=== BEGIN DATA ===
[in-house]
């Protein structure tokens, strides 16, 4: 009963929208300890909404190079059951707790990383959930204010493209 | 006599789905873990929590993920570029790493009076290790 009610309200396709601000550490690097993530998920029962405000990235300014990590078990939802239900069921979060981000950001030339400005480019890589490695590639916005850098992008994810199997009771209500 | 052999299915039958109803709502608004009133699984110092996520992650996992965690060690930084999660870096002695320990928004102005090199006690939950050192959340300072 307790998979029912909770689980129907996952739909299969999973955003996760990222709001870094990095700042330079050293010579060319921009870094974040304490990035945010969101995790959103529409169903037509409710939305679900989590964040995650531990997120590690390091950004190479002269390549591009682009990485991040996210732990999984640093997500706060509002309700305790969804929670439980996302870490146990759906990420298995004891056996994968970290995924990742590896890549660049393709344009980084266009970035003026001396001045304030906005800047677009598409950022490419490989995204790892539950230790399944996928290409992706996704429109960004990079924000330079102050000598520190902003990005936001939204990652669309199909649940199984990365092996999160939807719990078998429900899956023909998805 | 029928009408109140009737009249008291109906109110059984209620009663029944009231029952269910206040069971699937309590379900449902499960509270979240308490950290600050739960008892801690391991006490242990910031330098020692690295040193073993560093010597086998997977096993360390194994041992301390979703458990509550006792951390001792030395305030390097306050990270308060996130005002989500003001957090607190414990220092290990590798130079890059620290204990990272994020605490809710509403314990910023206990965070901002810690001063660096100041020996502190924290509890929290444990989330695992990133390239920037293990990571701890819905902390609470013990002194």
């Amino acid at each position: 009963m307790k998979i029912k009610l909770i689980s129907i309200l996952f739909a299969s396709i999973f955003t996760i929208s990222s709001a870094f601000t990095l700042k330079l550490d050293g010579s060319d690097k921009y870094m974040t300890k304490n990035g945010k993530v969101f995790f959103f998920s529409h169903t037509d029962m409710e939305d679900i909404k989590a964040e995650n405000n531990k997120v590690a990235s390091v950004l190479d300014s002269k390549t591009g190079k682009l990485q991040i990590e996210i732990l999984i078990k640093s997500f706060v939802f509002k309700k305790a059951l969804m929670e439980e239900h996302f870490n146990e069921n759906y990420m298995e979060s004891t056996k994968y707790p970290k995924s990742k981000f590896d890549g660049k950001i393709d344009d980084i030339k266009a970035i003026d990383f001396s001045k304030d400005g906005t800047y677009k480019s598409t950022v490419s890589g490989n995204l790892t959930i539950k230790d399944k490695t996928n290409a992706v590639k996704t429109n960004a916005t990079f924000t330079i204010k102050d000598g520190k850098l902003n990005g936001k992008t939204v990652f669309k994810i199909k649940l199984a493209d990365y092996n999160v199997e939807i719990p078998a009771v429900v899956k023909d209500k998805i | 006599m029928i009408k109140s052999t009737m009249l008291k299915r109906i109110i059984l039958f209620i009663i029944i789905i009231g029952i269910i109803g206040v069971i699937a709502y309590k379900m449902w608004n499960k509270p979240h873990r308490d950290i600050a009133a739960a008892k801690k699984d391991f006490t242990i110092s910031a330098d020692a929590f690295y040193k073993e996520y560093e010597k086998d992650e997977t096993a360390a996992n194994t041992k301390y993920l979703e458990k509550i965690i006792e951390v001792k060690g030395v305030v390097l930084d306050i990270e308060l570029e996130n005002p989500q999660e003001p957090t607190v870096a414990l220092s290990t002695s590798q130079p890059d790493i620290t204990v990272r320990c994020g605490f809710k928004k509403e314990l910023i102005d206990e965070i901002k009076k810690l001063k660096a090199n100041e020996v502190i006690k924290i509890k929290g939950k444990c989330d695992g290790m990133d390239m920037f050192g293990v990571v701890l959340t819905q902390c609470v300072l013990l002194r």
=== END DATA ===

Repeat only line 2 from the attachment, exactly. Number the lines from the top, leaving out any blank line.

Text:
């Protein structure tokens, strides 16, 4: 009963929208300890909404190079059951707790990383959930204010493209 | 006599789905873990929590993920570029790493009076290790 009610309200396709601000550490690097993530998920029962405000990235300014990590078990939802239900069921979060981000950001030339400005480019890589490695590639916005850098992008994810199997009771209500 | 052999299915039958109803709502608004009133699984110092996520992650996992965690060690930084999660870096002695320990928004102005090199006690939950050192959340300072 307790998979029912909770689980129907996952739909299969999973955003996760990222709001870094990095700042330079050293010579060319921009870094974040304490990035945010969101995790959103529409169903037509409710939305679900989590964040995650531990997120590690390091950004190479002269390549591009682009990485991040996210732990999984640093997500706060509002309700305790969804929670439980996302870490146990759906990420298995004891056996994968970290995924990742590896890549660049393709344009980084266009970035003026001396001045304030906005800047677009598409950022490419490989995204790892539950230790399944996928290409992706996704429109960004990079924000330079102050000598520190902003990005936001939204990652669309199909649940199984990365092996999160939807719990078998429900899956023909998805 | 029928009408109140009737009249008291109906109110059984209620009663029944009231029952269910206040069971699937309590379900449902499960509270979240308490950290600050739960008892801690391991006490242990910031330098020692690295040193073993560093010597086998997977096993360390194994041992301390979703458990509550006792951390001792030395305030390097306050990270308060996130005002989500003001957090607190414990220092290990590798130079890059620290204990990272994020605490809710509403314990910023206990965070901002810690001063660096100041020996502190924290509890929290444990989330695992990133390239920037293990990571701890819905902390609470013990002194």